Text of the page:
My frequent travel is underscored by two factors: (1) My ability to budget time and money and to make room for travel in my life, as I detail in my post about how to travel if you’re young and middle class; and (2) The fact that my income is entirely location independent.
But what the hell does “location independent” mean?
I’m glad you asked. Location-independent income is simply income you earn from wherever in the world you are. Once your learn how to make money when you travel, your can also become location-independent — you can leave the same day if you want!
As you may know if you read this blog with any regularity, my “big” spurt of travel began in 2009, when I moved to China to teach English and escape the fallout of the 2008-9 economic collapse. This led to gigs with the Shanghaiist blog and the CNNGo website and, eventually, with a freelance gig with a digital media conglomerate that allowed me to work from almost anywhere in the world.
At some point, I started maintaining Leave Your Daily Hell, which has grown slowly from a slightly embarassing personal blog into (I hope) an authoritative source for travel information and advice. I will let you all comment on how you feel RE: that below.
These days, I fund the majority of my travel (you know, the 95 per cent of it that isn’t paid for as part of some blog-related perk) with revenue earned from Leave Your Daily Hell. I am about as location-independent as anyone can be.
Want to quit your job and travel? Then freelancing is the best means of earning income to travel, particularly, so long clients are willing to pay you electronically and in local currency. Having freelance income allows you to be less cheap when you travel, since you can simply work hard to compensate for what you spend after you spend it.
Money isn’t the only reason it’s great to freelance as you travel, either. Freelancing is, by definition, contract work, which means that you decide when you work and when you don’t. Want to escape somewhere far-flung like Myanmar or the Moroccan Sahara for a while? If current clients won’t work around your schedule, you can simply find new ones once you get back to having Internet.
So, where do you find freelance jobs? As simple as this may sound, I found all my freelance work on Craigslist. The important thing to note, however, is that you shouldn’t just look on one Craigslist. Since freelance jobs almost uniformly allow clients to telecommute, you can apply for opportunities anywhere in your country of citizenship and, if you don’t fear potential legal retribution, anywhere in the world. Surf over to SearchTempest to make your next Craigslist search a national or even global search.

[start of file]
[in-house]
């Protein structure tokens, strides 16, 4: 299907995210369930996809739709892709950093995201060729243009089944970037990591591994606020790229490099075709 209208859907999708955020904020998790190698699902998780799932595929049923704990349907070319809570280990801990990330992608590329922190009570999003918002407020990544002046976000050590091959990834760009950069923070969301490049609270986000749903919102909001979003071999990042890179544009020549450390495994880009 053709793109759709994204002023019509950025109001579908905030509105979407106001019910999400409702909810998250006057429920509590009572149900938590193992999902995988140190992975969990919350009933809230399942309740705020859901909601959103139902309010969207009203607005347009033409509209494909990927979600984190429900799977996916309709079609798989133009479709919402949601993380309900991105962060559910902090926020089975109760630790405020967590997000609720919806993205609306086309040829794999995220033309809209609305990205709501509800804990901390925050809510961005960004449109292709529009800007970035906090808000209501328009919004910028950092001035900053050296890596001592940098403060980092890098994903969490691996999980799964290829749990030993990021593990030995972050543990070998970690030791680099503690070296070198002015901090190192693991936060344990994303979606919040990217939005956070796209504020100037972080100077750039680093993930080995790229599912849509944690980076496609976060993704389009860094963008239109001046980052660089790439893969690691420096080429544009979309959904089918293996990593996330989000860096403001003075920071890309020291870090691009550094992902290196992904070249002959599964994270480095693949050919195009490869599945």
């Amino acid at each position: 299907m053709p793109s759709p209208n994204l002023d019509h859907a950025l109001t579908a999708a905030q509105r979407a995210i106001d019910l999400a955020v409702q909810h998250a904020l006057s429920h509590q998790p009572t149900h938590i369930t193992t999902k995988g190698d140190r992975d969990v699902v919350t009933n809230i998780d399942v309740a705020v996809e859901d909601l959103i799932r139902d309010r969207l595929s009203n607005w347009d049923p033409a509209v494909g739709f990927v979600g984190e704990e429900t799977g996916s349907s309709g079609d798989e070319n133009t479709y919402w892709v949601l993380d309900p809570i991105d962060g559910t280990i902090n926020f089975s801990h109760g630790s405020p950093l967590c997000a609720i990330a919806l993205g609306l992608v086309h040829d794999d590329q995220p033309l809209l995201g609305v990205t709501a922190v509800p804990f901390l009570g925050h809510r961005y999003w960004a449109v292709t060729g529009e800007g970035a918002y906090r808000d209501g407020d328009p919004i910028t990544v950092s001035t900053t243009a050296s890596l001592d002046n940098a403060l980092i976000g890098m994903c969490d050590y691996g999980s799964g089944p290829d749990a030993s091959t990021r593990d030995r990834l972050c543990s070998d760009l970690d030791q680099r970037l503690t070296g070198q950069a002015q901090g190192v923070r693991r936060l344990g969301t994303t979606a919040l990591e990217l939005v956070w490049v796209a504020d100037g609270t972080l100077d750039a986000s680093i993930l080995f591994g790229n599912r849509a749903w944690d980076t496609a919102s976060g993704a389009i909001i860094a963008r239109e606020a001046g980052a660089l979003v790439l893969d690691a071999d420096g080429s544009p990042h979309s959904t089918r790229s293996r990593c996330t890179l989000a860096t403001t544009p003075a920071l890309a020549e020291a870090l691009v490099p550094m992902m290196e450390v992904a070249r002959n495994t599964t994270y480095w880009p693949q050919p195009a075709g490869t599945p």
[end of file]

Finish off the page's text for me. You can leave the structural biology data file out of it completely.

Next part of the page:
Working As You Travel
Another option is to simply work as you travel. This could involve teaching English abroad as I did, or doing under-the-table work within your specialty area when you’re abroad. You can even doing service industry work like bartending or waiting tables, which is also usually under the table.
The problem with working as you travel is that unless you have a flexible gig with a really laid back employer, you end up getting stuck for months or even years. The obvious plus side to this — if you’re disciplined, of course — is that you can save a good chunk of change by the time your time abroad ends, permitting you to travel.
Another potential downfall of this, as is the case when you obtain freelance work from a foreign employer and paid in freelance currency, is that you risk violating local laws. If you don’t become officially employed with a company and get a work/residence visa in the country where you work, use the utmost discretion in working abroad. One surefire way to work abroad legally is with Australia’s Working Holiday Visa.
But What About Travel Blogging?
As I mentioned in my recent post about traveling with a purpose, travel blogging is a great way to document your travels and even to instruct others in how to best undertake their future travels. Becoming a travel blogger allows you to be part of a large community of hobby and professional bloggers all over the world, to enter into contests and participate in paid-for press trips and even get your writing published in online and print media, sometimes for pay.
I have been earning 100% of my income from my blog since April 2012. This income has come mostly from the “sponsored guest posts” you occasionally see popping up in your RSS feed, through controversial “contextual links” and through sidebar and widget advertisements. I am proud to say that I have not once compromised my journalistic integrity to make money from my blog.
Unfortunately, not everyone in this community is so honest. I won’t name names, but many of the Web’s most popular travel bloggers earn income by selling books that claim to tell you how to make money as a travel blogger. Don’t buy any of these books; they’re scams.
You should think of your travel blog as your living résumé, a testament to who you are, what you’ve accomplished and the skills of which you are capable. Will your travel blog help you become a more successful, self-actualized person? Absolutely! But don’t expect to make a ton of money off it initially — it took me over two years to earn my first dollar!